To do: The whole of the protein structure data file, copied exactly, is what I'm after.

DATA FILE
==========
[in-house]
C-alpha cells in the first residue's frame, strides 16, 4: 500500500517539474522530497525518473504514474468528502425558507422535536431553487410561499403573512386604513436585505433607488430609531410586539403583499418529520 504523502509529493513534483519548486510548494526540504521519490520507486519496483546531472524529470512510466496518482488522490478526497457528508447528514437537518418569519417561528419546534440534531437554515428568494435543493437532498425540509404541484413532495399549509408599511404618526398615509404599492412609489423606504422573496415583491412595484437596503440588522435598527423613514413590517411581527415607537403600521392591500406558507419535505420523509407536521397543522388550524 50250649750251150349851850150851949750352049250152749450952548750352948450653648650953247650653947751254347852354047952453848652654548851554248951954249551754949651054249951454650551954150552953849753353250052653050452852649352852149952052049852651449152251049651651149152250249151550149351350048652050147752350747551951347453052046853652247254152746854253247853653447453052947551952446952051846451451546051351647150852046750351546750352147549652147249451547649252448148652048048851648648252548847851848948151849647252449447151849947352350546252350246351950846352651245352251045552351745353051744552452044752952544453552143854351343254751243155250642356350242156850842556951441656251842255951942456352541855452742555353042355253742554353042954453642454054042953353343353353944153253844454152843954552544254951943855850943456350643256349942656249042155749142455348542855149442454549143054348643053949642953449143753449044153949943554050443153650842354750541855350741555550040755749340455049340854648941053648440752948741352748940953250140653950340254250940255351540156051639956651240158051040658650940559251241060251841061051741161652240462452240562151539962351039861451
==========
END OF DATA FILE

[in-house]
C-alpha cells in the first residue's frame, strides 16, 4: 500500500517539474522530497525518473504514474468528502425558507422535536431553487410561499403573512386604513436585505433607488430609531410586539403583499418529520 504523502509529493513534483519548486510548494526540504521519490520507486519496483546531472524529470512510466496518482488522490478526497457528508447528514437537518418569519417561528419546534440534531437554515428568494435543493437532498425540509404541484413532495399549509408599511404618526398615509404599492412609489423606504422573496415583491412595484437596503440588522435598527423613514413590517411581527415607537403600521392591500406558507419535505420523509407536521397543522388550524 50250649750251150349851850150851949750352049250152749450952548750352948450653648650953247650653947751254347852354047952453848652654548851554248951954249551754949651054249951454650551954150552953849753353250052653050452852649352852149952052049852651449152251049651651149152250249151550149351350048652050147752350747551951347453052046853652247254152746854253247853653447453052947551952446952051846451451546051351647150852046750351546750352147549652147249451547649252448148652048048851648648252548847851848948151849647252449447151849947352350546252350246351950846352651245352251045552351745353051744552452044752952544453552143854351343254751243155250642356350242156850842556951441656251842255951942456352541855452742555353042355253742554353042954453642454054042953353343353353944153253844454152843954552544254951943855850943456350643256349942656249042155749142455348542855149442454549143054348643053949642953449143753449044153949943554050443153650842354750541855350741555550040755749340455049340854648941053648440752948741352748940953250140653950340254250940255351540156051639956651240158051040658650940559251241060251841061051741161652240462452240562151539962351039861451